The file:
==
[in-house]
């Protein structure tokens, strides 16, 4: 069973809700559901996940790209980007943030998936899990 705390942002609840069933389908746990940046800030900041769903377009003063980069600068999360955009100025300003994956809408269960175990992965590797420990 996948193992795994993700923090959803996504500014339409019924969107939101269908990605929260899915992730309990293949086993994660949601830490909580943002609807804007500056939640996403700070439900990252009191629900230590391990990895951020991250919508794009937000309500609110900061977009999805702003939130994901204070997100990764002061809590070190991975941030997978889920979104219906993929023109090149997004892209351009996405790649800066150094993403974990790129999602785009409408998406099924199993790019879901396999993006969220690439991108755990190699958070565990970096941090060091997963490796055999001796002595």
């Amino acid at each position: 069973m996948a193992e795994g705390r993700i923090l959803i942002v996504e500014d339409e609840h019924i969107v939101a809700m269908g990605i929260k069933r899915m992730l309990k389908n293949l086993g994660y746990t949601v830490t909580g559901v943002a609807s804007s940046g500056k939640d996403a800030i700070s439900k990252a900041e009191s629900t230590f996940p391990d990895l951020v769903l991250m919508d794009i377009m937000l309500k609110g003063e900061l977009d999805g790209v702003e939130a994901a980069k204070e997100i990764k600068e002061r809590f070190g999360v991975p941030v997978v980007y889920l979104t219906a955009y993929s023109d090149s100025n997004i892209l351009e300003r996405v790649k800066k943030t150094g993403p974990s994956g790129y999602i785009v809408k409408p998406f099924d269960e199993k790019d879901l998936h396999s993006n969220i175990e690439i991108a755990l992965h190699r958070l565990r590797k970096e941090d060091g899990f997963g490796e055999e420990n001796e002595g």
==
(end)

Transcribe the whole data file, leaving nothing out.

[in-house]
């Protein structure tokens, strides 16, 4: 069973809700559901996940790209980007943030998936899990 705390942002609840069933389908746990940046800030900041769903377009003063980069600068999360955009100025300003994956809408269960175990992965590797420990 996948193992795994993700923090959803996504500014339409019924969107939101269908990605929260899915992730309990293949086993994660949601830490909580943002609807804007500056939640996403700070439900990252009191629900230590391990990895951020991250919508794009937000309500609110900061977009999805702003939130994901204070997100990764002061809590070190991975941030997978889920979104219906993929023109090149997004892209351009996405790649800066150094993403974990790129999602785009409408998406099924199993790019879901396999993006969220690439991108755990190699958070565990970096941090060091997963490796055999001796002595």
């Amino acid at each position: 069973m996948a193992e795994g705390r993700i923090l959803i942002v996504e500014d339409e609840h019924i969107v939101a809700m269908g990605i929260k069933r899915m992730l309990k389908n293949l086993g994660y746990t949601v830490t909580g559901v943002a609807s804007s940046g500056k939640d996403a800030i700070s439900k990252a900041e009191s629900t230590f996940p391990d990895l951020v769903l991250m919508d794009i377009m937000l309500k609110g003063e900061l977009d999805g790209v702003e939130a994901a980069k204070e997100i990764k600068e002061r809590f070190g999360v991975p941030v997978v980007y889920l979104t219906a955009y993929s023109d090149s100025n997004i892209l351009e300003r996405v790649k800066k943030t150094g993403p974990s994956g790129y999602i785009v809408k409408p998406f099924d269960e199993k790019d879901l998936h396999s993006n969220i175990e690439i991108a755990l992965h190699r958070l565990r590797k970096e941090d060091g899990f997963g490796e055999e420990n001796e002595g």